Second, the Buyers argued that the tribunal had reached a ruling on an issue on the basis of arguments that had not been made by either party. The award stated that claims for breach of warranty in relation to undisclosed debts could only be pursued through a “Net Debt Adjustment mechanism” in the MSPA. However, this had not been part of the Sellers’ case.
The Court held that the tribunal’s conclusion was contrary to the parties’ agreed position and had been reached without giving them notice. The Buyers had therefore had no opportunity to offer any counter-arguments. This accordingly amounted to a serious irregularity causing substantial injustice, since the tribunal might have reached a different conclusion had it acted fairly.
Both issues were remitted back to the tribunal for reconsideration.
Timing of the award
The tribunal handed down its award two years after the parties’ final submissions. It was agreed between the parties that, whilst such a long delay might constitute a breach of the general duty of the tribunal under section 33 of the Act, this of itself did not cause a substantial injustice.
However, a number of the judge’s comments indicate that a successful challenge might be possible on grounds of delay in other circumstances. Whilst he noted that the delay was partly due to a period of illness of one of the arbitrators, the judge still commented that it was “inordinate and unacceptable“. He noted that such delay “can give rise to a suspicion that the Tribunal may have … forgotten what points were raised and required determination“.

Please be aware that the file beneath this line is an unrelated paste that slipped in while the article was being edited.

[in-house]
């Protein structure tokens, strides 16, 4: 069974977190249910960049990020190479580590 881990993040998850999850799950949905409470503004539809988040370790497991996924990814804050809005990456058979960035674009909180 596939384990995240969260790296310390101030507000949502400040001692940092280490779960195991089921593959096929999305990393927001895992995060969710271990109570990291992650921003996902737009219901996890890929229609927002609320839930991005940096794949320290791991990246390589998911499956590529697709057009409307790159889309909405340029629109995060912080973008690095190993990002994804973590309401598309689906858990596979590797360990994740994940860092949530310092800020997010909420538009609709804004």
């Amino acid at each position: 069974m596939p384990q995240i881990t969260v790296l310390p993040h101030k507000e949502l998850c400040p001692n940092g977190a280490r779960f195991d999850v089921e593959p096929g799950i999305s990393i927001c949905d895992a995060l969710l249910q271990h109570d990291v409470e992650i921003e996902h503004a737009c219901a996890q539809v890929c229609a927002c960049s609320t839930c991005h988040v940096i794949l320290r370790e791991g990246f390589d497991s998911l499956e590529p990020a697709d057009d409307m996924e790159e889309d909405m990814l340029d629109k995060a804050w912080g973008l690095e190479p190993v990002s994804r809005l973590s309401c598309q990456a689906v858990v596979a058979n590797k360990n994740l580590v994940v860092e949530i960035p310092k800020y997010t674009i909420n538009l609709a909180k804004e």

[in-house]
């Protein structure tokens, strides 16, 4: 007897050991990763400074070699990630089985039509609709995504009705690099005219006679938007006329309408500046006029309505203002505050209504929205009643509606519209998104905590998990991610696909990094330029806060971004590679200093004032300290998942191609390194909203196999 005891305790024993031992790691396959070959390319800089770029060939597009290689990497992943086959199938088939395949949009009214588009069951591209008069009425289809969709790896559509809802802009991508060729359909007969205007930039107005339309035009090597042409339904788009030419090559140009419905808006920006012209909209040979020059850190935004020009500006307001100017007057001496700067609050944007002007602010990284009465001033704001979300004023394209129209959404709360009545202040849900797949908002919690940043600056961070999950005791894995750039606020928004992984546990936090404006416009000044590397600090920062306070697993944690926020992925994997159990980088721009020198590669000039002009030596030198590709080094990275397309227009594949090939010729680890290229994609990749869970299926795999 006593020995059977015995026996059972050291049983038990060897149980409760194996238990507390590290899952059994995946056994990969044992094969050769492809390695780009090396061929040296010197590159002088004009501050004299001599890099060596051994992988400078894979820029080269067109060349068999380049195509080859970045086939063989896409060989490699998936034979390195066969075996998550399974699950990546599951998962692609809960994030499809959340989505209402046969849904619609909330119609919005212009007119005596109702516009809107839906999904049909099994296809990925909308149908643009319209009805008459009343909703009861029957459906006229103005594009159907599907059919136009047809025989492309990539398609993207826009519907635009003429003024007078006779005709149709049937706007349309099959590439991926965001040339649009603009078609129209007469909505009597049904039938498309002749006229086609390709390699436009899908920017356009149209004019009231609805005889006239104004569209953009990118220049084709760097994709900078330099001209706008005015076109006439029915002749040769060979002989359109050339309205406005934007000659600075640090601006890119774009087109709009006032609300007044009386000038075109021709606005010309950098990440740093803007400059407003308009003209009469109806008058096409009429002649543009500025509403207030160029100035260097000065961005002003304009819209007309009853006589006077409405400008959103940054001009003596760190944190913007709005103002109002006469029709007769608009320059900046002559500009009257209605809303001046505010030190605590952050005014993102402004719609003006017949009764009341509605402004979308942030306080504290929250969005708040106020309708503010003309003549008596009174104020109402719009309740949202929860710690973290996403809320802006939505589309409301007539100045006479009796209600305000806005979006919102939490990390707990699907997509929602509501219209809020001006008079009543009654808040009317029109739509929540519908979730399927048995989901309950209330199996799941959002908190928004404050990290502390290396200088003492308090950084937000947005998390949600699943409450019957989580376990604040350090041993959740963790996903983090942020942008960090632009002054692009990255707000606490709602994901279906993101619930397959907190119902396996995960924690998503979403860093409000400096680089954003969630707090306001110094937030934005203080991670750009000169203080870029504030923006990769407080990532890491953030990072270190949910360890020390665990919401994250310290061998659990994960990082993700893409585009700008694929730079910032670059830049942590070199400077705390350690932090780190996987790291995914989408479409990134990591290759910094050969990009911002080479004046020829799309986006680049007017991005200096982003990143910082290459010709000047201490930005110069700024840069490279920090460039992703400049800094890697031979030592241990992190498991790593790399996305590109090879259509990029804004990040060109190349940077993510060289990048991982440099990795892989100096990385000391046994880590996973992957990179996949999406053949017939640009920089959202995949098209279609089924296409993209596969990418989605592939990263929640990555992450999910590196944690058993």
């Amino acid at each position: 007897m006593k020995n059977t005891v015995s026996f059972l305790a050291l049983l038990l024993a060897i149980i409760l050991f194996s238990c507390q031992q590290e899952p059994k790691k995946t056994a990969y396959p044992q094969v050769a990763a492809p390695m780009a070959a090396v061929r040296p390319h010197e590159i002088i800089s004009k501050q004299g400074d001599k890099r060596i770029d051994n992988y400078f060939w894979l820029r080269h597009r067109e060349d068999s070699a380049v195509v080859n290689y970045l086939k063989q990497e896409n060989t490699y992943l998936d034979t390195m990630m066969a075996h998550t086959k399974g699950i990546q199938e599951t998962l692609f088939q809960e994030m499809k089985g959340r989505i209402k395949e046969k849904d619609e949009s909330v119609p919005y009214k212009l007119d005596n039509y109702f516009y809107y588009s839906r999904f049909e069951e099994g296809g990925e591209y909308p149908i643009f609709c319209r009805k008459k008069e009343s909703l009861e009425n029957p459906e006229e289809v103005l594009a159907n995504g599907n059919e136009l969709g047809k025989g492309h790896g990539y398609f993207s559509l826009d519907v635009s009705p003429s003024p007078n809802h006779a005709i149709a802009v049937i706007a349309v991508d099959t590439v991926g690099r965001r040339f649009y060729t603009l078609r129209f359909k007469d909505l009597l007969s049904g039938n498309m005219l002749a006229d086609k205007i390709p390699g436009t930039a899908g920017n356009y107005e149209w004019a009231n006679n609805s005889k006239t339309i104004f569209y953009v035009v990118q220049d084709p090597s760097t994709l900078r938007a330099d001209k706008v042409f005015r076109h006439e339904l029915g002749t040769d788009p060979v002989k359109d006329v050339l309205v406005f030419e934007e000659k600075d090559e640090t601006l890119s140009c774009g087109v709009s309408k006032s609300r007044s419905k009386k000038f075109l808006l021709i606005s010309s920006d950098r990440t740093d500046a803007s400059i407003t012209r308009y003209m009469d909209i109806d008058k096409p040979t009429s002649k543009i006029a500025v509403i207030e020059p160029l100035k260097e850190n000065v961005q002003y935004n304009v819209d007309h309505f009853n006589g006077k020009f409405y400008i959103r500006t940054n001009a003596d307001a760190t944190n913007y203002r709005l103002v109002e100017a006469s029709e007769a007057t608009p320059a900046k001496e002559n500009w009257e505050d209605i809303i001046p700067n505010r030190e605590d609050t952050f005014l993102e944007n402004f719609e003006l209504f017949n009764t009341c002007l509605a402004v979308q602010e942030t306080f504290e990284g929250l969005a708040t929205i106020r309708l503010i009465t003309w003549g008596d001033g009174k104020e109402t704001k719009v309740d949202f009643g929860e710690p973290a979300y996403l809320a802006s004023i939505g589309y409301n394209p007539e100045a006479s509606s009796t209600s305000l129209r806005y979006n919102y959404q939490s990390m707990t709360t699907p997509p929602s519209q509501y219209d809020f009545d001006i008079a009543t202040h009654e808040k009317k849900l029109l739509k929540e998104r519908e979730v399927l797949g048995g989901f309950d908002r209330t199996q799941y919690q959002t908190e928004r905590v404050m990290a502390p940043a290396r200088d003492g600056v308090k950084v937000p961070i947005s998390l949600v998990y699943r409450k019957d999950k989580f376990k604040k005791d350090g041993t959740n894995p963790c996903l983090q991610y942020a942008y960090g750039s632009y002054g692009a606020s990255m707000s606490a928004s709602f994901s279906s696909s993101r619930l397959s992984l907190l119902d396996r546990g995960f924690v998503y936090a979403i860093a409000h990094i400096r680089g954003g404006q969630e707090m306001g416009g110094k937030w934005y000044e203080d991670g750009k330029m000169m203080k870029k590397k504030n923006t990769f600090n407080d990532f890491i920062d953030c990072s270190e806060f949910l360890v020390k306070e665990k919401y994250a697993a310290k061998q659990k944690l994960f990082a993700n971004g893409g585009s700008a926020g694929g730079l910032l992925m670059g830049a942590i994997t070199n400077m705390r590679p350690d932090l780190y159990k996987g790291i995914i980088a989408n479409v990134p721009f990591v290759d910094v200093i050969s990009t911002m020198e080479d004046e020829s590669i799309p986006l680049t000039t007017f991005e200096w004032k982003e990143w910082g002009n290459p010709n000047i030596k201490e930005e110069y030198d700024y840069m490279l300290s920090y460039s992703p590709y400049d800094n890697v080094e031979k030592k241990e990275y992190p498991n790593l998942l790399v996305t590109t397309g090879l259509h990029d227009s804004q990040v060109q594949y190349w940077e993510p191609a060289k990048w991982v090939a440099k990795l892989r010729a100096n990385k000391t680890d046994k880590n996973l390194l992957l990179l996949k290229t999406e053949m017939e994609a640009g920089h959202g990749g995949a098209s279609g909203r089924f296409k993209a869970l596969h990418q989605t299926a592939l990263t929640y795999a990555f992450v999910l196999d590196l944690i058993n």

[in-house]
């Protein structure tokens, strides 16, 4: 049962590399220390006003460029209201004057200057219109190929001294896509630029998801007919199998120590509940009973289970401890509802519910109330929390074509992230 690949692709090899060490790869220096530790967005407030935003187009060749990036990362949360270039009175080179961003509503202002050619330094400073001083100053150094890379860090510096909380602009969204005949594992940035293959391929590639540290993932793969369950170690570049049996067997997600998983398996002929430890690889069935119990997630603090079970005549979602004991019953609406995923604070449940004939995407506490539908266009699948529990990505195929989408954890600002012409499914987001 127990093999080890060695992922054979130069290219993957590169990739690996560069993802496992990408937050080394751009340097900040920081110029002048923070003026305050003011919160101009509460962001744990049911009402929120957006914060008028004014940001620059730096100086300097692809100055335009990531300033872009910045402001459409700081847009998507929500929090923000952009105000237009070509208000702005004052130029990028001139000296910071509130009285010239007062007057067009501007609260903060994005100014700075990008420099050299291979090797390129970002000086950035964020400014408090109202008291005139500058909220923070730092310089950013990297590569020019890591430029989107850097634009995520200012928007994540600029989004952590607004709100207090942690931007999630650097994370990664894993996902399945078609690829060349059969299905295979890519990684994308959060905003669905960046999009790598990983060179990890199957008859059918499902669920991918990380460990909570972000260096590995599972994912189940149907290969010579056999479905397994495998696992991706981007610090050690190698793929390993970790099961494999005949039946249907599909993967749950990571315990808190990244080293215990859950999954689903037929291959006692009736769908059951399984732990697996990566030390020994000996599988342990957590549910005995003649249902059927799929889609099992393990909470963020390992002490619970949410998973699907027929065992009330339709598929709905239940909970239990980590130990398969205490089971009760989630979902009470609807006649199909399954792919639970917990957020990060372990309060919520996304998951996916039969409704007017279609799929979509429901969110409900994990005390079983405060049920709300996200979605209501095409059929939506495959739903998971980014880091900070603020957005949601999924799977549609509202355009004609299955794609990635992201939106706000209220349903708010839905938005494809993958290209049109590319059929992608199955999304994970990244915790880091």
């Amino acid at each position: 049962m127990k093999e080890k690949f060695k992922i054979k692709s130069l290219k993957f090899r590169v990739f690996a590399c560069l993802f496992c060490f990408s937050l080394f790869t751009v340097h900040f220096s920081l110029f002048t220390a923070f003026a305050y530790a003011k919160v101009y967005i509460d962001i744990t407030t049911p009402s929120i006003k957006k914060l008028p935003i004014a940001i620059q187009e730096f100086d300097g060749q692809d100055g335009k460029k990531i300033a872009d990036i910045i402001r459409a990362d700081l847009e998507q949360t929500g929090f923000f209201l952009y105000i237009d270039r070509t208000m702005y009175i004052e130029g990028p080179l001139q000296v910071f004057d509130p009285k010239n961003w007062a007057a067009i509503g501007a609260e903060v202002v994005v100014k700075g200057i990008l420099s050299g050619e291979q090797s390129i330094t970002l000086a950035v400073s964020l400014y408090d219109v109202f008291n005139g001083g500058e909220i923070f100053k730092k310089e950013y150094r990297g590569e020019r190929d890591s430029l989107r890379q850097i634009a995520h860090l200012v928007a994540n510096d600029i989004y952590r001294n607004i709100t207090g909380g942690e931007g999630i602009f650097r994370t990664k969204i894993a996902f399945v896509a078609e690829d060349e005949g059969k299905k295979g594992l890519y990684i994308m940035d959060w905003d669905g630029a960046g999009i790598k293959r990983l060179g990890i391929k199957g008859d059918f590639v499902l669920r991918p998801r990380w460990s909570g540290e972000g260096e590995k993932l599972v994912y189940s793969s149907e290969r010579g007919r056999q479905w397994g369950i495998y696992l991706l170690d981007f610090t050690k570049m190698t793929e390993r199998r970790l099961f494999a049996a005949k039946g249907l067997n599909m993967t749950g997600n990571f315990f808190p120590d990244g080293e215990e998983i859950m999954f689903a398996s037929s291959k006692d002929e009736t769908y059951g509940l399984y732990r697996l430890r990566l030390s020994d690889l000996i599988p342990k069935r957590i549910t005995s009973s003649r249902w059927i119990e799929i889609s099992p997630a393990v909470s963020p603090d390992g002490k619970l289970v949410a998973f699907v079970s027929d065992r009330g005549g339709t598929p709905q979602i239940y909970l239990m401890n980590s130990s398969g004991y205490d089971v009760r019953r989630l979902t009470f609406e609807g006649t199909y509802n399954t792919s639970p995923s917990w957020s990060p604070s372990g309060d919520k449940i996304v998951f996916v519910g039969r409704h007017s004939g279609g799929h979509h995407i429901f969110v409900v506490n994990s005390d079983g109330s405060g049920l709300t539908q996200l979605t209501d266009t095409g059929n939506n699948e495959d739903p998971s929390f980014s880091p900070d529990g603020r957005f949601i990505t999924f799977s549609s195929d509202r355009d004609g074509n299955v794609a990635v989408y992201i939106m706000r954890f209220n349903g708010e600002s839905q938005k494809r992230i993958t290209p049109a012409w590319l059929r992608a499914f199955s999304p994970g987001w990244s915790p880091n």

Furthermore, the judge made a number of references to the possibility that the award may in the end have been prepared hurriedly as a result of the delays and the arbitrator’s illness. The Buyers had argued that the delay gave rise to a suspicion that the tribunal had sought, consciously or otherwise, to “effect a shortcut“.
Under English arbitration law, the courts have an important supervisory role in ensuring that arbitration proceedings are conducted fairly and thoroughly by arbitral tribunals. However, the English courts have traditionally sought to interfere as little as possible with the arbitral process. Indeed, the judge in this case noted that a court will only interfere in an “extreme case” where “the [tribunal’s] conduct is so far removed from what could reasonably be expected from the arbitral process, that justice calls for it to be corrected“. According to the judge, “a reasonably generous margin of appreciation is granted to arbitrators in the discharge of their functions“.
However, aspects of the judgment show that the English courts will be robust in their supervision of arbitral tribunals when necessary. As noted above, the Court was openly critical of the tribunal in a number of respects, in particular on the delay in handing down the award. This case therefore demonstrates that, whilst the grounds for challenge may demand high threshold requirements, the English courts will not hesitate to intervene where these are met.